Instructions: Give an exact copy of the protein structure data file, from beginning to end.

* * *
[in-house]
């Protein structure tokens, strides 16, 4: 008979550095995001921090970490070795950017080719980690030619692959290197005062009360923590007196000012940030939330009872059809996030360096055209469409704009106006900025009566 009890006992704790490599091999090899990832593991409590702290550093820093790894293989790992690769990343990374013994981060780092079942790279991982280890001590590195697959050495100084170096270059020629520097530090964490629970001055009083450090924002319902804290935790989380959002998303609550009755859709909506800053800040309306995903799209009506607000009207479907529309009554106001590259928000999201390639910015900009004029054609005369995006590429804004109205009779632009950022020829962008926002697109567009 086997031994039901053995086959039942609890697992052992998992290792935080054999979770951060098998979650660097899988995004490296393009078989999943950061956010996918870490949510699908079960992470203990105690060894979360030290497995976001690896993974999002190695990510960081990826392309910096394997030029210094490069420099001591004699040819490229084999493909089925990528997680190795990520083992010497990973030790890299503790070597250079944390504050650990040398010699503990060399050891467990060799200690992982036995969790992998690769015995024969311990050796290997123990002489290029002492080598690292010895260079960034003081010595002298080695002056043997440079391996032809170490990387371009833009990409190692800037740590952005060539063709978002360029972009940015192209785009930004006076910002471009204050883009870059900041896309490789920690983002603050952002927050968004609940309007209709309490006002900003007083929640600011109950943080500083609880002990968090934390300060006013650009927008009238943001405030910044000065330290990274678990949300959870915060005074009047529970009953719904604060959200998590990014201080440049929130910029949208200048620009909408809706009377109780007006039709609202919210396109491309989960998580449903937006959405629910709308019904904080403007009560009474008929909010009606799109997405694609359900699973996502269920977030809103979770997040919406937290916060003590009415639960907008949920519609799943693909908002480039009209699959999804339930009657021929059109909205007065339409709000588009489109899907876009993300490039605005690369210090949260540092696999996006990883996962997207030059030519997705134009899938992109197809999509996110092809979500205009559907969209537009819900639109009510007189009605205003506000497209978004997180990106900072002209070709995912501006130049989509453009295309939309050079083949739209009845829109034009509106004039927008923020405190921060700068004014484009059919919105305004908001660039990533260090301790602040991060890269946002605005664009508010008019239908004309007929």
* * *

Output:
[in-house]
């Protein structure tokens, strides 16, 4: 008979550095995001921090970490070795950017080719980690030619692959290197005062009360923590007196000012940030939330009872059809996030360096055209469409704009106006900025009566 009890006992704790490599091999090899990832593991409590702290550093820093790894293989790992690769990343990374013994981060780092079942790279991982280890001590590195697959050495100084170096270059020629520097530090964490629970001055009083450090924002319902804290935790989380959002998303609550009755859709909506800053800040309306995903799209009506607000009207479907529309009554106001590259928000999201390639910015900009004029054609005369995006590429804004109205009779632009950022020829962008926002697109567009 086997031994039901053995086959039942609890697992052992998992290792935080054999979770951060098998979650660097899988995004490296393009078989999943950061956010996918870490949510699908079960992470203990105690060894979360030290497995976001690896993974999002190695990510960081990826392309910096394997030029210094490069420099001591004699040819490229084999493909089925990528997680190795990520083992010497990973030790890299503790070597250079944390504050650990040398010699503990060399050891467990060799200690992982036995969790992998690769015995024969311990050796290997123990002489290029002492080598690292010895260079960034003081010595002298080695002056043997440079391996032809170490990387371009833009990409190692800037740590952005060539063709978002360029972009940015192209785009930004006076910002471009204050883009870059900041896309490789920690983002603050952002927050968004609940309007209709309490006002900003007083929640600011109950943080500083609880002990968090934390300060006013650009927008009238943001405030910044000065330290990274678990949300959870915060005074009047529970009953719904604060959200998590990014201080440049929130910029949208200048620009909408809706009377109780007006039709609202919210396109491309989960998580449903937006959405629910709308019904904080403007009560009474008929909010009606799109997405694609359900699973996502269920977030809103979770997040919406937290916060003590009415639960907008949920519609799943693909908002480039009209699959999804339930009657021929059109909205007065339409709000588009489109899907876009993300490039605005690369210090949260540092696999996006990883996962997207030059030519997705134009899938992109197809999509996110092809979500205009559907969209537009819900639109009510007189009605205003506000497209978004997180990106900072002209070709995912501006130049989509453009295309939309050079083949739209009845829109034009509106004039927008923020405190921060700068004014484009059919919105305004908001660039990533260090301790602040991060890269946002605005664009508010008019239908004309007929």